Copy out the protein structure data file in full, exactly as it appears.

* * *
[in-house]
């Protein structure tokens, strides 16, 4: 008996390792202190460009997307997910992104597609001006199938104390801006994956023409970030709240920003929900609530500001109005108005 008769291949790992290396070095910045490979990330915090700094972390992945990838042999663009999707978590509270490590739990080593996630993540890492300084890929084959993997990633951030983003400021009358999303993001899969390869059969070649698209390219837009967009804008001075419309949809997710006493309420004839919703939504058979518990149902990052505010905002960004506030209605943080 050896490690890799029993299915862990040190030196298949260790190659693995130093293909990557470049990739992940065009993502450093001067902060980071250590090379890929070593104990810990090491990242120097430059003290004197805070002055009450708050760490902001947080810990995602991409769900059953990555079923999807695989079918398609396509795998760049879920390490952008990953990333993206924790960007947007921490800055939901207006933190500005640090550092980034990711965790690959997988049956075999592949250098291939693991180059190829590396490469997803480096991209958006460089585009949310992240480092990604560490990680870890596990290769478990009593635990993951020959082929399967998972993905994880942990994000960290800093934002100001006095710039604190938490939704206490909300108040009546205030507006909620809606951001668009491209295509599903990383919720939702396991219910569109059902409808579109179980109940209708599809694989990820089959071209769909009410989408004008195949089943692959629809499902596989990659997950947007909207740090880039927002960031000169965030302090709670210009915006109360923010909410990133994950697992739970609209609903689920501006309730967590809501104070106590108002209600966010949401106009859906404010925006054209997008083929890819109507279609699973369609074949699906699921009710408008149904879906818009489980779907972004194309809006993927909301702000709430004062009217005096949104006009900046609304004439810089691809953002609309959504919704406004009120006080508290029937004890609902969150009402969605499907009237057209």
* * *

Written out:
[in-house]
């Protein structure tokens, strides 16, 4: 008996390792202190460009997307997910992104597609001006199938104390801006994956023409970030709240920003929900609530500001109005108005 008769291949790992290396070095910045490979990330915090700094972390992945990838042999663009999707978590509270490590739990080593996630993540890492300084890929084959993997990633951030983003400021009358999303993001899969390869059969070649698209390219837009967009804008001075419309949809997710006493309420004839919703939504058979518990149902990052505010905002960004506030209605943080 050896490690890799029993299915862990040190030196298949260790190659693995130093293909990557470049990739992940065009993502450093001067902060980071250590090379890929070593104990810990090491990242120097430059003290004197805070002055009450708050760490902001947080810990995602991409769900059953990555079923999807695989079918398609396509795998760049879920390490952008990953990333993206924790960007947007921490800055939901207006933190500005640090550092980034990711965790690959997988049956075999592949250098291939693991180059190829590396490469997803480096991209958006460089585009949310992240480092990604560490990680870890596990290769478990009593635990993951020959082929399967998972993905994880942990994000960290800093934002100001006095710039604190938490939704206490909300108040009546205030507006909620809606951001668009491209295509599903990383919720939702396991219910569109059902409808579109179980109940209708599809694989990820089959071209769909009410989408004008195949089943692959629809499902596989990659997950947007909207740090880039927002960031000169965030302090709670210009915006109360923010909410990133994950697992739970609209609903689920501006309730967590809501104070106590108002209600966010949401106009859906404010925006054209997008083929890819109507279609699973369609074949699906699921009710408008149904879906818009489980779907972004194309809006993927909301702000709430004062009217005096949104006009900046609304004439810089691809953002609309959504919704406004009120006080508290029937004890609902969150009402969605499907009237057209």